We are back together and it’s weird and it’s great and it’s a bit stressful. It’s a whole range of things we haven’t really experienced before, but it’s just great to be getting back to sport!

These months of lockdown and restrictions have impacted on everyone and, out of sight, people will have changed.  They may not be mentally and even physically, where they were in February this year.  You’ll need understanding, and you will need to re-set your expectations and enlarge your focus to care for their mental health as well as physical fitness.

Let’s look at what you need to be aware of and what you need to do as you work to put your club back together again.

  1. People will be arriving back in different states of mind as they may have been ill, suffered from the isolation, been victims of family violence, experienced anxiety and might have leaned on drugs and alcohol.
  2. Not everyone will be able to pick up where they left off.  This may be because they aren’t fit or because they struggle to summon the commitment.
  3. Continue to ask after people.  I recommend you ask people how they are going and then after they’ve given you an “okay” or something similar say “No, how are you really going?” and listen to their response.  Keep following up in a non-pressuring way, those people who haven’t returned to your club.  It’s always worth reaching out and you may get someone back into the fold.
  4. Tell people that you care about them and are available to chat.
  5. Set appropriate goals / expectations.  There’s aspirational and there’s realistic.  Make your goals a combination of the two, with the footnote that you don’t know how the season will go – it may be stop-start again, and you have no real idea of how your competing teams will perform.
  6. Personally acknowledge and thank people for everything they are doing to help re-build the club.
  7. Allow people to train less often if they want to or need to. Now is not the time to be hard taskmasters.  Yes, wins are important, but as a community sporting team, supporting club members who may be suffering still from shock and anxiety, is equally important as it is the building block for a strong, unified club.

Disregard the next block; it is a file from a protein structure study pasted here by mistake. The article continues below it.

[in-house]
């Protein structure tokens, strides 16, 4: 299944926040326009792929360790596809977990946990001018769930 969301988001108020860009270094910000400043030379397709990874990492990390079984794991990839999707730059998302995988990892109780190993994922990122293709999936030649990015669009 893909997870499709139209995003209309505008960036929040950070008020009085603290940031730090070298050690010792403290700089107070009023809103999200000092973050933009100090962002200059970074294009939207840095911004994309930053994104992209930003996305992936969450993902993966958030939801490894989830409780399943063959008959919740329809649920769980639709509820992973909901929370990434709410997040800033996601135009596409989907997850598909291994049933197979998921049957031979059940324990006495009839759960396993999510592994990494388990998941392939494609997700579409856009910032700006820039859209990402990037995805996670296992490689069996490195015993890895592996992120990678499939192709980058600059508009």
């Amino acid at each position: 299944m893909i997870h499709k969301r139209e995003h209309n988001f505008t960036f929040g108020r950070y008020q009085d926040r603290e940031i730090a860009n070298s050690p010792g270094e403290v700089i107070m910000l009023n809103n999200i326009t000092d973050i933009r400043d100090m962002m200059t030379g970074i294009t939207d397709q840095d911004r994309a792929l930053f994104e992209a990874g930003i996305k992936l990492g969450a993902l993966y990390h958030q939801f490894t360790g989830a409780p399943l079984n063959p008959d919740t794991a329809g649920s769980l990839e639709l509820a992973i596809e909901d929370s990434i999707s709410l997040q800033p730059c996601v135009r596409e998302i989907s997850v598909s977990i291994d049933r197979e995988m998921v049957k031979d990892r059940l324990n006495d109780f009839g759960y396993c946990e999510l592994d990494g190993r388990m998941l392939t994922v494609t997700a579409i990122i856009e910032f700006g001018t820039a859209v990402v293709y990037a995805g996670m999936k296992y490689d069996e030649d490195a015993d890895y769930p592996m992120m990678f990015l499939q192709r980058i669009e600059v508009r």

8. Acknowledge achievements – even minor ones.
  9. Re-define achievement – not just performance targets but look for things that add value to community that you can also acknowledge and reward such as enthusiasm, gratitude, teamwork, selflessness, encouragement.
  10. Plan activities that re-energise and relax people e.g. eating together, a session on relaxation techniques, laughter – whether that’s sitting around telling funny stories or it’s showing a series of funny videos – laughter still is a great medicine.
  11. Spread the load. Put the word out into the local community for help.  People have become more locally focussed during this pandemic and you may find there’s a lot of interest in being a volunteer or supporter.
  12. Set up a Club Well Being Team. This is possibly the most important thing of all and we can help you do it.

At SALT we can train the members of your Club Wellbeing Team.  It’s five online sessions and we will provide your team with the information and skills on how to be really proactive in supporting the wellbeing and mental health of your community.  We do have some funding still available, which means that some clubs won’t have to pay for this training.  Contact SALT to find out more.

Enjoy each other’s company. Enjoy all the strange new challenges as we embark on creating clubs that are healthier than they have ever been in the things that really matter.

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